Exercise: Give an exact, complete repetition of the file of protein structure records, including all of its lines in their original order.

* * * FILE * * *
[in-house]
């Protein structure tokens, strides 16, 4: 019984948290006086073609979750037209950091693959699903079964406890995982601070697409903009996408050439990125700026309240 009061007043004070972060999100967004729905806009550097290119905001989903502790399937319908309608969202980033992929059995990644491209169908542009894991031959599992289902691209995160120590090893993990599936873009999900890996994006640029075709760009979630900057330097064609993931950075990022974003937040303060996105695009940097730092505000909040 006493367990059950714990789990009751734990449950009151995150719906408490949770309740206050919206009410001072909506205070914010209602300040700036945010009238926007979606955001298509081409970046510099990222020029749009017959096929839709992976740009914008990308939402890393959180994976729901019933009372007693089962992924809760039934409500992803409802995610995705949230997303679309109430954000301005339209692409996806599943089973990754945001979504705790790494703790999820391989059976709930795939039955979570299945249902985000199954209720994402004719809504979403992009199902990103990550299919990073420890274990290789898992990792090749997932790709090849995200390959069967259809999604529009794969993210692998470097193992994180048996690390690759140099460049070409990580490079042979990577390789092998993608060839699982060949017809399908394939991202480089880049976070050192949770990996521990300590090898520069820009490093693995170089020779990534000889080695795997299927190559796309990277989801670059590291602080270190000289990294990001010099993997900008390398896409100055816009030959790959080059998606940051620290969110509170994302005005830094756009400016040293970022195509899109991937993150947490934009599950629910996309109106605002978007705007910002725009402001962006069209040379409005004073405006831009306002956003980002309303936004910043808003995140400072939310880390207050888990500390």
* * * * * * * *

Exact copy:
[in-house]
């Protein structure tokens, strides 16, 4: 019984948290006086073609979750037209950091693959699903079964406890995982601070697409903009996408050439990125700026309240 009061007043004070972060999100967004729905806009550097290119905001989903502790399937319908309608969202980033992929059995990644491209169908542009894991031959599992289902691209995160120590090893993990599936873009999900890996994006640029075709760009979630900057330097064609993931950075990022974003937040303060996105695009940097730092505000909040 006493367990059950714990789990009751734990449950009151995150719906408490949770309740206050919206009410001072909506205070914010209602300040700036945010009238926007979606955001298509081409970046510099990222020029749009017959096929839709992976740009914008990308939402890393959180994976729901019933009372007693089962992924809760039934409500992803409802995610995705949230997303679309109430954000301005339209692409996806599943089973990754945001979504705790790494703790999820391989059976709930795939039955979570299945249902985000199954209720994402004719809504979403992009199902990103990550299919990073420890274990290789898992990792090749997932790709090849995200390959069967259809999604529009794969993210692998470097193992994180048996690390690759140099460049070409990580490079042979990577390789092998993608060839699982060949017809399908394939991202480089880049976070050192949770990996521990300590090898520069820009490093693995170089020779990534000889080695795997299927190559796309990277989801670059590291602080270190000289990294990001010099993997900008390398896409100055816009030959790959080059998606940051620290969110509170994302005005830094756009400016040293970022195509899109991937993150947490934009599950629910996309109106605002978007705007910002725009402001962006069209040379409005004073405006831009306002956003980002309303936004910043808003995140400072939310880390207050888990500390």